Georgina Badenhorst, Year 10
The work of the CBNS is predominantly to research the delivery of drugs to cancerous cells, in order to avoid unpleasant side effects such as cardio toxicity that sometimes results from chemotherapy. A presentation by three members of their research team gave us significant insight into how bio-Nano medicines work and the research and technology going into finding new ways to develop and package medication that will target only tumorous cells. One of these technologies, which we later got to try, was virtual reality, in which we were able to enter a mouse and follow the path that a cancer medicine had followed after being injected. We pulled organs out of the mouse and located the tumour, which only about 1% of the medication had gone to. It was extremely interesting to see the effects of the medicine in images obtained from PET scans. It also gave us a laugh as people traipsed around the room wearing VR headsets.
Hannah Dagwell, Year 10
One of the things that I found fascinating was seeing how data can be formatted into mediums such as virtual reality. The virtual reality felt disturbingly real, especially in the sense that you could move objects, such as a mouse’s internal organs, using handheld remotes. We may have managed to misplace the lungs of the mouse in the simulation, but that’s another story. I really enjoyed the experience of the day and I feel that I left with a greater understanding about the everchanging field of Science.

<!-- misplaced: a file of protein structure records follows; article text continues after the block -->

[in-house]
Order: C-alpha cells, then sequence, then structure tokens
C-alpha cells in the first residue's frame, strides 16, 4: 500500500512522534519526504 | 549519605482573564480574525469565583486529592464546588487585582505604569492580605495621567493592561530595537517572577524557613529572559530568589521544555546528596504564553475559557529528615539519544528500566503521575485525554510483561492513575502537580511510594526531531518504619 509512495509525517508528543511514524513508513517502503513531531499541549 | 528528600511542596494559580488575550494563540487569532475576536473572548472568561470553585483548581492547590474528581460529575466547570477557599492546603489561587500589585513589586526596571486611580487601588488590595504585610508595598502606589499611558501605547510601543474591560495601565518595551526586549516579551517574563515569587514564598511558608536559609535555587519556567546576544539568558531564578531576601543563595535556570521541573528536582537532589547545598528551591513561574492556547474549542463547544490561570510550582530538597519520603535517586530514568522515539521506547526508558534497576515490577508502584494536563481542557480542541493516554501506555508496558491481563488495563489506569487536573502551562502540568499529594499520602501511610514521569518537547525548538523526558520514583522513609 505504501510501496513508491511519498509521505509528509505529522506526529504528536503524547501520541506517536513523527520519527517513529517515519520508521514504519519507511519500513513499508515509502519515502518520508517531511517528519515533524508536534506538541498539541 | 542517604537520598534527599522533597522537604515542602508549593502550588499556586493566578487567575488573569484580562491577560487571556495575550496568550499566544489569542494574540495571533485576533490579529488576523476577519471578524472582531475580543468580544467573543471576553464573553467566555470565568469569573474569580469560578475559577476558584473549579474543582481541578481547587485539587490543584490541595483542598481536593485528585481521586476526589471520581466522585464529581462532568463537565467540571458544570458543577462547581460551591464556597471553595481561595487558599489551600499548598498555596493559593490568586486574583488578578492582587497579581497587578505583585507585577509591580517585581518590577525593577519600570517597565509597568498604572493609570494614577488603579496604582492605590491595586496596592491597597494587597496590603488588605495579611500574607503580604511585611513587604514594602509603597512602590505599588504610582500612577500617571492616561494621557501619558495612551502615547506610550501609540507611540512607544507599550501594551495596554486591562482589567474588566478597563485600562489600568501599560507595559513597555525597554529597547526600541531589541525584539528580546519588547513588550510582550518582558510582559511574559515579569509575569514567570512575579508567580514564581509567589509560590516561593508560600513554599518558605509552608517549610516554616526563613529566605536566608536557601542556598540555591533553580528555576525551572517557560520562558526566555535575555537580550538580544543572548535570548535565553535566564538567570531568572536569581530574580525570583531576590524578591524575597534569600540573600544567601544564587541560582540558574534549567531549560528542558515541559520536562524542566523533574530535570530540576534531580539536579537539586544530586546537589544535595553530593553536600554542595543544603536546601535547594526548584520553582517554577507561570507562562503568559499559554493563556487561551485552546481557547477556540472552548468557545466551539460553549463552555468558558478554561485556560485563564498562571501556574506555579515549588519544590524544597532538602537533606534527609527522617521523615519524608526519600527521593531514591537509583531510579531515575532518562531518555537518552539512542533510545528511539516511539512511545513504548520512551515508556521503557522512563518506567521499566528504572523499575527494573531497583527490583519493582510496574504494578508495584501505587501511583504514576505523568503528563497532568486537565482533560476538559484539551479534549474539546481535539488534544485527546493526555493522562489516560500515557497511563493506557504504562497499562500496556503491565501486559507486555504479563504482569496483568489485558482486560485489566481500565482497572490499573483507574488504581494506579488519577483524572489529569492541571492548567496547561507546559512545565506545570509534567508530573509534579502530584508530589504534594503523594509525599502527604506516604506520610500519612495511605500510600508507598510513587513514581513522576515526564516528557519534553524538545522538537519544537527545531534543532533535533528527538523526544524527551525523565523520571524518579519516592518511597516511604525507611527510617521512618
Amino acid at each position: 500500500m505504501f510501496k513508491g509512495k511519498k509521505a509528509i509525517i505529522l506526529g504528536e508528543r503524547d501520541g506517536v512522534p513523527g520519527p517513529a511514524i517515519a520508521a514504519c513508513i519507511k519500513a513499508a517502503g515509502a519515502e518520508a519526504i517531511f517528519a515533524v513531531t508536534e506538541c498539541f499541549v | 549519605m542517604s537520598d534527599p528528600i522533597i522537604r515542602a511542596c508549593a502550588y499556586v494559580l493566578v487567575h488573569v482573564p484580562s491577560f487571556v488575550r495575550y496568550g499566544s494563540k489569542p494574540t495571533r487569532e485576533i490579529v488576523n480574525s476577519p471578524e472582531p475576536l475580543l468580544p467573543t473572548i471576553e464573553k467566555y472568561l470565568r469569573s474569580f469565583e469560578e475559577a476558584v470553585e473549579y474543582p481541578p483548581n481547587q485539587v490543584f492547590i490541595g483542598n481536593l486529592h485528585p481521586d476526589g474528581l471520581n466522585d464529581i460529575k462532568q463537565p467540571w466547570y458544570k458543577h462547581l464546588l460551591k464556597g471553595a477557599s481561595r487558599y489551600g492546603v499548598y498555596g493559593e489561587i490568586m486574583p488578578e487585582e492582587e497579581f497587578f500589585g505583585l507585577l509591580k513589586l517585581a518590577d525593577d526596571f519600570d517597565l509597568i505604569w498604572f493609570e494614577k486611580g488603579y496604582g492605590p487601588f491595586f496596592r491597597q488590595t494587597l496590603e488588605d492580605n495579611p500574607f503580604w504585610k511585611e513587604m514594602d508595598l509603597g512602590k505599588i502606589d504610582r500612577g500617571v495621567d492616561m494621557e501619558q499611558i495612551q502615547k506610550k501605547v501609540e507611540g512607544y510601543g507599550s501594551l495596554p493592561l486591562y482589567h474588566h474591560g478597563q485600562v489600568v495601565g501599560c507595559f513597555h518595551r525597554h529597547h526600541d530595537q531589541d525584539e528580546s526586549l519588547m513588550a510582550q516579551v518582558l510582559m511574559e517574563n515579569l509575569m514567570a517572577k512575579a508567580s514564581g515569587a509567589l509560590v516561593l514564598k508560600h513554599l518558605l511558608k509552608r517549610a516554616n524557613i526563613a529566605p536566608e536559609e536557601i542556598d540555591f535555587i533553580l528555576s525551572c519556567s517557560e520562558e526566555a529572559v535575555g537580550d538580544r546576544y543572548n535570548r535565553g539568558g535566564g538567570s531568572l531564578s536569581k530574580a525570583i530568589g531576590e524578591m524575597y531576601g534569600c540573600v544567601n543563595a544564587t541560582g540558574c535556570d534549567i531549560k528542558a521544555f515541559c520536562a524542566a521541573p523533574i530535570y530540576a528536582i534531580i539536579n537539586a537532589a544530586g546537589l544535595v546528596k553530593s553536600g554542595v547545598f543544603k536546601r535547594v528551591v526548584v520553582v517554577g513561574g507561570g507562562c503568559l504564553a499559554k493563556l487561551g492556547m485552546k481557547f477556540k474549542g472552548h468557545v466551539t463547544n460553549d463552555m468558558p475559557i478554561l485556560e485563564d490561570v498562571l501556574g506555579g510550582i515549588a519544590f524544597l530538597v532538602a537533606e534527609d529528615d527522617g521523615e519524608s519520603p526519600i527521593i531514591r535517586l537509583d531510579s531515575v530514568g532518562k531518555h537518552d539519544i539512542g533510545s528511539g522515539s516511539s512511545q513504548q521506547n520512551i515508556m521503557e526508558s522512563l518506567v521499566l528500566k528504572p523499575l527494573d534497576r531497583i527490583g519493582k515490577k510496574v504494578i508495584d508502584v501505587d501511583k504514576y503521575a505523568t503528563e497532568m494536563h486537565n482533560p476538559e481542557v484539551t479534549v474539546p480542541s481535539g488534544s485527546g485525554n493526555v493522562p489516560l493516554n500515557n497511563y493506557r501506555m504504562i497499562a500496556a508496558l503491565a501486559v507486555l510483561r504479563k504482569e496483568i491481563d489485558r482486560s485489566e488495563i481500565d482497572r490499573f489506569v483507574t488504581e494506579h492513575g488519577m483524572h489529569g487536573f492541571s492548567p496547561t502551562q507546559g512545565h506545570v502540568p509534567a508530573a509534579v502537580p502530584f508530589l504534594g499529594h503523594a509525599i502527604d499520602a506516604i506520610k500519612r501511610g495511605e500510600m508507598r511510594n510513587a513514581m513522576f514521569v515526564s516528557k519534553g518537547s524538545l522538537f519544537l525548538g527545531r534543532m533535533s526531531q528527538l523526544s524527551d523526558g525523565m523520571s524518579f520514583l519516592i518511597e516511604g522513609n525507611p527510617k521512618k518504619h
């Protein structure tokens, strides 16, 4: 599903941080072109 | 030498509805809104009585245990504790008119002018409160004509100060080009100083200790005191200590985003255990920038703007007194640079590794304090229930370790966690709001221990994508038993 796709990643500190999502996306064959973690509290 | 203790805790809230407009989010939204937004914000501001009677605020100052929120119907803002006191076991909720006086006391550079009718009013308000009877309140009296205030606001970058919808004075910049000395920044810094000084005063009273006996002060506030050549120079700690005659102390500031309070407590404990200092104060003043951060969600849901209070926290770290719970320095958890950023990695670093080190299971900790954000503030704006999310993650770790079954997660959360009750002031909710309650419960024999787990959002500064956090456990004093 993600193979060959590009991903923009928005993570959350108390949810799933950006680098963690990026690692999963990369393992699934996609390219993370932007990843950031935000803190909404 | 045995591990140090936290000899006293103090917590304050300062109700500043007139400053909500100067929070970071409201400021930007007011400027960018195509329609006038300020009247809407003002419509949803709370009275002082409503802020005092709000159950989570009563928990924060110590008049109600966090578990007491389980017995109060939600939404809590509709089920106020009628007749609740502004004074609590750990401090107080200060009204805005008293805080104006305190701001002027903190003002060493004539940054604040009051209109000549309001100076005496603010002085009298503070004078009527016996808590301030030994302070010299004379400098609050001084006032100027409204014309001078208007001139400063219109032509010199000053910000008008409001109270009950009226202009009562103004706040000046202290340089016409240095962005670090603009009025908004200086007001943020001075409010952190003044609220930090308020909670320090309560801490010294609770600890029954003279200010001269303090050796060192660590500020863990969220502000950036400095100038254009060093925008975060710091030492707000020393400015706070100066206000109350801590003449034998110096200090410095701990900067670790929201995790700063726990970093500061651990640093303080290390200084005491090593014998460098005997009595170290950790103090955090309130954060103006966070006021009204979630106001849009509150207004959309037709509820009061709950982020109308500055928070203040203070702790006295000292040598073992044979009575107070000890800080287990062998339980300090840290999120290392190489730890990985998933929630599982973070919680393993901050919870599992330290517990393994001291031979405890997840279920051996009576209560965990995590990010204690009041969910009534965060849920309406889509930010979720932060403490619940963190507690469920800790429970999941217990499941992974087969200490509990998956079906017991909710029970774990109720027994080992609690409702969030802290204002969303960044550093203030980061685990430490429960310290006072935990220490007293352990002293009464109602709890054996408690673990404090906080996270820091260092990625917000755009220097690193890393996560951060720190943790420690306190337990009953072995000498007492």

Joanna Findlay, Year 10
During the incursion we were spoken to by Catalina, a PhD student at UQ, who spoke to us about her research she is undertaking. She is researching ways to create Nano materials which can be used to administer drugs to tumours in the brain. I found this quite interesting because it was focused on being able to cross the blood-brain barrier and reach the tumour without damaging the barrier. The blood-brain barrier is a system in the brain which is there to protect our brains from unwanted toxins. Unfortunately, it also stops drugs and imaging dyes from reaching tumours unless the tumour has damaged the barrier. This research is very important to make the imaging and treatment of brain tumours much easier and more successful.
Josh Trotter, Year 9
The Bio-Nano incursion was an incredibly rewarding and informative experience, and probably one of my favourite STEM events. It began with three thought-provoking lectures from accomplished university researchers who are focusing their research on treating cancer. My favourite lecture was from Caterina, who is making a medicine that can break through the blood-brain barrier in order to treat brain cancer. Afterwards, we engaged in a variety of fun, interesting experiments, ranging from chemistry to virtual reality. In summary, the bio-nano Science incursion was especially rewarding for me, as I have an interest in medical science, and I hope to be involved in more of these types of events in the future.
Juliet Munro, Year 9